Fortunately, the GB2760HSU does come in a 27in, 2560×1440 model (the GB2760QSU), as well as a smaller, 24in version with the same 1920×1080 resolution (the GB2560HSU). Without having tested these models myself, however, it’s hard to say whether they’ll offer a similar, worse or even better G-Sync experience when paired with an Nvidia graphics card.
Still, all three use a TN panel, so the one thing that is likely to be comparable is the monitor’s overall image quality. And the good news is that the GB2760HSU’s sRGB colour gamut coverage is only a couple of per cent behind the very best G-Sync TN monitors I’ve tested such as the Acer Predator XB241H and Alienware AW2518H.
Whereas those monitors each cover around 95% of the sRGB gamut, my X-Rite i1 DisplayPro calibrator showed the GB2760HSU is capable of showing 92.3% of it on its default 6500K colour temperature setting, which is pretty decent considering TN panels quite often have quite poor colour accuracy. Indeed, that’s actually better than the sRGB coverage you’ll find on the IPS panel used in Philips’ 276E9QJAB (another 27in 1080p monitor), and that’s a screen that touts itself as an ‘ultra wide colour’ display.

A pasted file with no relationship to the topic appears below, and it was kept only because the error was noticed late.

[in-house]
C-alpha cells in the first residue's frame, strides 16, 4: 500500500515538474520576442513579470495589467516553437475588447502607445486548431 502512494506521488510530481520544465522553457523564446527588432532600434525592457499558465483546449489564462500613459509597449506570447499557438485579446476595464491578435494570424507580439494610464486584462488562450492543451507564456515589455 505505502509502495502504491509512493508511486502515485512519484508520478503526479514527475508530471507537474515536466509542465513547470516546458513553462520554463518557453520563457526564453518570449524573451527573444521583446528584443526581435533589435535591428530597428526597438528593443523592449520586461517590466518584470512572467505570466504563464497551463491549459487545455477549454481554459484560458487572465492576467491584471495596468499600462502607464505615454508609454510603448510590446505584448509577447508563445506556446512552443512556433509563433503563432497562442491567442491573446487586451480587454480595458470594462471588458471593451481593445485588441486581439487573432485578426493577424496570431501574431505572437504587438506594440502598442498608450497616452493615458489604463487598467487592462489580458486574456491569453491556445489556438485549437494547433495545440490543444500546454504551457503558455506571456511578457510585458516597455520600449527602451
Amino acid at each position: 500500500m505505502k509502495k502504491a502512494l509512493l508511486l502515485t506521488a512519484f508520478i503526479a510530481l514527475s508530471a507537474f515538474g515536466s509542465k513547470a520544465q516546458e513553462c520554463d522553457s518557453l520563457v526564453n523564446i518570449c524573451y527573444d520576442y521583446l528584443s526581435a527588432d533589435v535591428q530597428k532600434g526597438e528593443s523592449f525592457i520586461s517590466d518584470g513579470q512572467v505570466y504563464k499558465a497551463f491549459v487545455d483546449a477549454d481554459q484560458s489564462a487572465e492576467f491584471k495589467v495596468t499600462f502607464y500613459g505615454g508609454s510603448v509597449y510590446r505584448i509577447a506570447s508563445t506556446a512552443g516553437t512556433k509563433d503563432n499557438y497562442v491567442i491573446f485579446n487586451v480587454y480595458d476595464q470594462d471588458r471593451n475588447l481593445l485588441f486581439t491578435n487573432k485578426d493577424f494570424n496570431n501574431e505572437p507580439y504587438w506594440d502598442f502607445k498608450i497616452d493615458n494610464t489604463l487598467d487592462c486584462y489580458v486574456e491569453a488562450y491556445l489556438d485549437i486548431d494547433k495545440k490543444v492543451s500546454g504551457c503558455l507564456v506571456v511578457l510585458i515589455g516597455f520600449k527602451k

Admittedly, I was a little disappointed to see the Iiyama’s sRGB figure fall back to 89.6% when I tried calibrating the display to bring its RGB values in line with each other, but 92% out of the box is still pretty good, all things considered – if only because it means you don’t have to spend ages fiddling around with Iiyama’s onboard menu system to get the best out of it. Its viewing angles were pretty good, too, and even looking at the monitor from the side didn’t produce a major shift in contrast or colour reproduction.
It also comes with several other gaming modes, such as special FPS, Strategy and Sport Game presets, but these tended to make the screen look even worse while locking off all brightness, contrast and colour controls. As a result, those after the best colours should still with its 6500K colour temperature option and leave its so-called ‘I-Style’ modes switched off.